Self-driving cars are coming. You can’t avoid it. Even if you’re not a car enthusiast, you’ve probably heard about how self-driving cars will revolutionize transportation. But at the same time, they’re still just a novelty, one that people want to ride in but aren’t necessarily ready to get behind the wheel themselves.
Who’s right? Are we ready for this new technology? To answer this question, let’s explore what the future of transportation might look like and how close we are to getting there.
Are We Ready for a Self-Driving Car Future?
If you’re wondering if we can handle self-driving cars, the answer is a definite maybe. According to Mordor Intelligence, the U.S. autonomous car market is expected to grow gradually in the coming years. While valued at around $3.51 billion in 2021, the market is expected to reach a whopping $9.36 billion by 2027. The numbers hint that the demand for self-driving cars will increase gradually.
Autonomous car technology is still in its infancy, and there are plenty of unknowns surrounding its potential impact on society. And while self-driving cars may be safer than conventional ones, they’re not without their problems.
Riding in a Self-Driving Car Is Still a Novelty
Many people are still getting used to riding in self-driving cars. In fact, many people are still nervous about riding in a self-driving car. They’re also excited about it but are surprised when they ride in a self-driving car.
The J.D. Power 2022 Mobility Confidence Index found that over 75% of consumers are looking to get additional information on how autonomous car technology meets government regulations to feel comfortable with driving them.
Lawmakers Are Struggling to Keep Up With the Technology
Lawmakers are struggling to keep up with the technology. Many states have passed laws regulating self-driving cars, but there is a lot of uncertainty about where these vehicles can be driven and how they should be tested.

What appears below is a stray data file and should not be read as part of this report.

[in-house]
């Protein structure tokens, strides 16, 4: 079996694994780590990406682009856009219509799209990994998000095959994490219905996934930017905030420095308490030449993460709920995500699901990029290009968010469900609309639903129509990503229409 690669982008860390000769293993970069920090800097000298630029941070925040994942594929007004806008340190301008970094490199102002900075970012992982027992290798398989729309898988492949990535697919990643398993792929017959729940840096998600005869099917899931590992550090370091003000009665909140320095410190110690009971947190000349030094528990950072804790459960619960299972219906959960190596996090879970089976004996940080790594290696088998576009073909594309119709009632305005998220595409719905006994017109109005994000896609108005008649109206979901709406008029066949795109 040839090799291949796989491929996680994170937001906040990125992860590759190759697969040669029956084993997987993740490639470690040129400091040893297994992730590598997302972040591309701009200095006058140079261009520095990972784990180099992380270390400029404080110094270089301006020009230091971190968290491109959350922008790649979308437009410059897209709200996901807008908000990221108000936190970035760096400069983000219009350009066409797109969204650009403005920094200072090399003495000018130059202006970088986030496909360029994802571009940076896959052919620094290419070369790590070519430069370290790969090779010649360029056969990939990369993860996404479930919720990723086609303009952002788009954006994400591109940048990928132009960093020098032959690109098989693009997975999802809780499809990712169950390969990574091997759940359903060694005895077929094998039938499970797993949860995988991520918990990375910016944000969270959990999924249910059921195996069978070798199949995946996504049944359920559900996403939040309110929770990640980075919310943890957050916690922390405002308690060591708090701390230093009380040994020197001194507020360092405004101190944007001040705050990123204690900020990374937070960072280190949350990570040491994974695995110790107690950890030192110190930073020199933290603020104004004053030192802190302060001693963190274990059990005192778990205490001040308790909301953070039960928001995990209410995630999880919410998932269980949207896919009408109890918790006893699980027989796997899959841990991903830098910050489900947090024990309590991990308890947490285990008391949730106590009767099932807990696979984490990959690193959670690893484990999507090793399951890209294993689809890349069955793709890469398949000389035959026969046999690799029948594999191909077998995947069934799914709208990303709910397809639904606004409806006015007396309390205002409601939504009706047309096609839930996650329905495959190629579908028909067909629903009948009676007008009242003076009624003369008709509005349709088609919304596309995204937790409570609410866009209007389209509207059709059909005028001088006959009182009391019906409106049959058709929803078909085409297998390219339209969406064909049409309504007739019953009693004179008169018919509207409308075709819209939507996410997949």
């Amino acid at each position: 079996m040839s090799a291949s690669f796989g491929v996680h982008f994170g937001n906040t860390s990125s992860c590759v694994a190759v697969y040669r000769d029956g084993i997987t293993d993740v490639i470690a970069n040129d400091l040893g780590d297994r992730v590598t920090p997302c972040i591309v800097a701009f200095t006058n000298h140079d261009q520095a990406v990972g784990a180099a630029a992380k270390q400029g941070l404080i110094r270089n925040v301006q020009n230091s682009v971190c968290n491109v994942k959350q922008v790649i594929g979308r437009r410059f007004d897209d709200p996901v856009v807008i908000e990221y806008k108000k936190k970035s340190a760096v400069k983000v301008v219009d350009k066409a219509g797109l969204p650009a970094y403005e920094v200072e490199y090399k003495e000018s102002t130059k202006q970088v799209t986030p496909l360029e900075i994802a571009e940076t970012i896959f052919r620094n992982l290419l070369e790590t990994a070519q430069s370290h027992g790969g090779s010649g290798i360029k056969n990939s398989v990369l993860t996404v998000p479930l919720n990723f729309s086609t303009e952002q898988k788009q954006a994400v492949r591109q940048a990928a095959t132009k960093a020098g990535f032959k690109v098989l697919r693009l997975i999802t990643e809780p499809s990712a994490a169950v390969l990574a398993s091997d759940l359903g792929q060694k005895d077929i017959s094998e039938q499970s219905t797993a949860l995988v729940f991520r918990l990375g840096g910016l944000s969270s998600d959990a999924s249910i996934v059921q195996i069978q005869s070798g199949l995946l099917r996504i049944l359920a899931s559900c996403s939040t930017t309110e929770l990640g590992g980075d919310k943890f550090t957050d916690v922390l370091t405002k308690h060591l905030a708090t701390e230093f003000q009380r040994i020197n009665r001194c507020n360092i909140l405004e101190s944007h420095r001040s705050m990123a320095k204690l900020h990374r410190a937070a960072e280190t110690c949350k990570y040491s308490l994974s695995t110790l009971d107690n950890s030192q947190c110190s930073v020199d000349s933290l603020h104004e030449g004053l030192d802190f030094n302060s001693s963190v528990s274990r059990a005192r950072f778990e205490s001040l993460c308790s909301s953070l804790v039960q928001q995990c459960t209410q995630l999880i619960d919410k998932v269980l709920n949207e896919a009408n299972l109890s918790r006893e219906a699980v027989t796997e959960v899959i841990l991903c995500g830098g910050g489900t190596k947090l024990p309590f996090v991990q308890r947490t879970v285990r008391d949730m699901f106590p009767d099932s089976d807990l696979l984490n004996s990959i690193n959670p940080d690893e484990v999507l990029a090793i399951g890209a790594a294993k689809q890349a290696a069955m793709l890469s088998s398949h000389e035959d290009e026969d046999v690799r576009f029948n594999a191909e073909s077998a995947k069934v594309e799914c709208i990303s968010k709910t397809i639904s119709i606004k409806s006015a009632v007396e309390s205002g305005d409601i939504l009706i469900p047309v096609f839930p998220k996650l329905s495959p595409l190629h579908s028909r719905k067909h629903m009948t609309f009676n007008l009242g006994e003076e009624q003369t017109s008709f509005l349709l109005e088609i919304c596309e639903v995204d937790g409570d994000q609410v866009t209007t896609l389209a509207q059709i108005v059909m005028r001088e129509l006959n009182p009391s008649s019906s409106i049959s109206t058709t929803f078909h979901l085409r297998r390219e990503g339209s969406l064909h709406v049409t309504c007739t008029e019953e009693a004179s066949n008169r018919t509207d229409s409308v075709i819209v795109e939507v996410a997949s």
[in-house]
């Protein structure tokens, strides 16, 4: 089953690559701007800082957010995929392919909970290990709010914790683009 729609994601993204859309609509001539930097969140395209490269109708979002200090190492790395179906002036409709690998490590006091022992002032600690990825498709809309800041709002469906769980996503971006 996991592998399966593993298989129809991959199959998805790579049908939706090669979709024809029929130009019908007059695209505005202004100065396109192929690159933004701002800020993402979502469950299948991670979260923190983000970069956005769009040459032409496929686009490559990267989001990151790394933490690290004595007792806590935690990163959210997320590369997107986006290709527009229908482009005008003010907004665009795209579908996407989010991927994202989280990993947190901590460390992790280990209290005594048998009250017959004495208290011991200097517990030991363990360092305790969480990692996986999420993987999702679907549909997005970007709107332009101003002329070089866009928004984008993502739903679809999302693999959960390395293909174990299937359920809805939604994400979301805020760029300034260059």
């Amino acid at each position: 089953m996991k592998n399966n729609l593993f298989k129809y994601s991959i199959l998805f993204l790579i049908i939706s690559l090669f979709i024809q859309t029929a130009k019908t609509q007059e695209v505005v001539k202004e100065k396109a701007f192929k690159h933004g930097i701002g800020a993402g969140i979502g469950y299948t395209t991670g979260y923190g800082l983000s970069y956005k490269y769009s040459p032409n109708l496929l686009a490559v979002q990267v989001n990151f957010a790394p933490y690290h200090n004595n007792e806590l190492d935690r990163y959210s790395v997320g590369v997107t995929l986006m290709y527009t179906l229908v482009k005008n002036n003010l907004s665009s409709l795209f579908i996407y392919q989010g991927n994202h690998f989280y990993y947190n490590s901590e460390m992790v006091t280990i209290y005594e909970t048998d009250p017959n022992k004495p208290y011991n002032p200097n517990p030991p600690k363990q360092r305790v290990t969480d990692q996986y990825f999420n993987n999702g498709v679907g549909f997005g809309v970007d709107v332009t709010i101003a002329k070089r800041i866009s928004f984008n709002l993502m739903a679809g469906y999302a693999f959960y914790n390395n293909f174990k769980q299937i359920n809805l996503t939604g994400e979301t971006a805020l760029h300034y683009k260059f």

Moreover, a recent report shows that there have been around 400 accidents involving autonomous cars. Since these self-driving cars have both technology and drivers involved, there is still a lack of clarity around who is at fault in a car accident involving a driverless car. Who will be responsible for the damages, the drivers or the manufacturers?
Each type of vehicle has its own challenges. Some autonomous features are already widely available in modern cars, while others are still brand new. The state laws passed vary widely based on what type of system they cover. Some explicitly exclude certain types of vehicles, while others don’t mention them.
Some Drivers Won’t Go Along for the Ride
Self-driving cars would be a nightmare for those who don’t trust the technology or fear it. Some drivers won’t go along for the ride. According to a CarGurus survey, 78% of consumers are uncomfortable with the idea of putting a loved one in an autonomous vehicle.
Some people are more comfortable with human drivers because they can’t program their GPS or think it will make them safer in an emergency. Still, others may not want to give up their vehicles, not even when they’re on cruise control.